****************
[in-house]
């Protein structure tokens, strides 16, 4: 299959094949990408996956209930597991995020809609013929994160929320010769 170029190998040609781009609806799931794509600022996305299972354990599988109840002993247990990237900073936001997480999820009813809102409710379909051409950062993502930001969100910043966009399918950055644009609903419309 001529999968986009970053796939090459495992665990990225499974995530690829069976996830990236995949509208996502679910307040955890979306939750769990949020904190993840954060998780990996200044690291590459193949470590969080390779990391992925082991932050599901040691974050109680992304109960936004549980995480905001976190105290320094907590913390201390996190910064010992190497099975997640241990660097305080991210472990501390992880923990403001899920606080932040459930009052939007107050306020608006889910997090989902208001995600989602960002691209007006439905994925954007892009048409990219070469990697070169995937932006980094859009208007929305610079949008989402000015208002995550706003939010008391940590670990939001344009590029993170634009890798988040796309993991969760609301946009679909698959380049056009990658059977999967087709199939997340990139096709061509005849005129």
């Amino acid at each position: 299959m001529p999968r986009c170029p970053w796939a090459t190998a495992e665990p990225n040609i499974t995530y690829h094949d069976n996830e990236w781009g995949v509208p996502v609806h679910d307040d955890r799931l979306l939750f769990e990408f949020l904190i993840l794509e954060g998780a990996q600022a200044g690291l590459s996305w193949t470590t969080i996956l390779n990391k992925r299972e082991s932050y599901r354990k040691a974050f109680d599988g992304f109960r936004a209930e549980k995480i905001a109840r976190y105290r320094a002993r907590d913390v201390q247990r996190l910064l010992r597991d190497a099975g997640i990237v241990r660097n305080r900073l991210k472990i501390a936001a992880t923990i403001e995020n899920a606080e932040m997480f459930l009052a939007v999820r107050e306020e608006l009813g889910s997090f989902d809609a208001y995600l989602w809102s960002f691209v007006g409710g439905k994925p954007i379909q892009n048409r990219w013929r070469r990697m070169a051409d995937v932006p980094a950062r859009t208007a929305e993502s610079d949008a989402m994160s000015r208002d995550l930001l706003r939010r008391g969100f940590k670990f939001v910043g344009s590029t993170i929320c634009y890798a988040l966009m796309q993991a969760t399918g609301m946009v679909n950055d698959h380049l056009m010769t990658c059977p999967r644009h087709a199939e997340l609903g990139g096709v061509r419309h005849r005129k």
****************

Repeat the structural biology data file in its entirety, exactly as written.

[in-house]
């Protein structure tokens, strides 16, 4: 299959094949990408996956209930597991995020809609013929994160929320010769 170029190998040609781009609806799931794509600022996305299972354990599988109840002993247990990237900073936001997480999820009813809102409710379909051409950062993502930001969100910043966009399918950055644009609903419309 001529999968986009970053796939090459495992665990990225499974995530690829069976996830990236995949509208996502679910307040955890979306939750769990949020904190993840954060998780990996200044690291590459193949470590969080390779990391992925082991932050599901040691974050109680992304109960936004549980995480905001976190105290320094907590913390201390996190910064010992190497099975997640241990660097305080991210472990501390992880923990403001899920606080932040459930009052939007107050306020608006889910997090989902208001995600989602960002691209007006439905994925954007892009048409990219070469990697070169995937932006980094859009208007929305610079949008989402000015208002995550706003939010008391940590670990939001344009590029993170634009890798988040796309993991969760609301946009679909698959380049056009990658059977999967087709199939997340990139096709061509005849005129």
């Amino acid at each position: 299959m001529p999968r986009c170029p970053w796939a090459t190998a495992e665990p990225n040609i499974t995530y690829h094949d069976n996830e990236w781009g995949v509208p996502v609806h679910d307040d955890r799931l979306l939750f769990e990408f949020l904190i993840l794509e954060g998780a990996q600022a200044g690291l590459s996305w193949t470590t969080i996956l390779n990391k992925r299972e082991s932050y599901r354990k040691a974050f109680d599988g992304f109960r936004a209930e549980k995480i905001a109840r976190y105290r320094a002993r907590d913390v201390q247990r996190l910064l010992r597991d190497a099975g997640i990237v241990r660097n305080r900073l991210k472990i501390a936001a992880t923990i403001e995020n899920a606080e932040m997480f459930l009052a939007v999820r107050e306020e608006l009813g889910s997090f989902d809609a208001y995600l989602w809102s960002f691209v007006g409710g439905k994925p954007i379909q892009n048409r990219w013929r070469r990697m070169a051409d995937v932006p980094a950062r859009t208007a929305e993502s610079d949008a989402m994160s000015r208002d995550l930001l706003r939010r008391g969100f940590k670990f939001v910043g344009s590029t993170i929320c634009y890798a988040l966009m796309q993991a969760t399918g609301m946009v679909n950055d698959h380049l056009m010769t990658c059977p999967r644009h087709a199939e997340l609903g990139g096709v061509r419309h005849r005129k």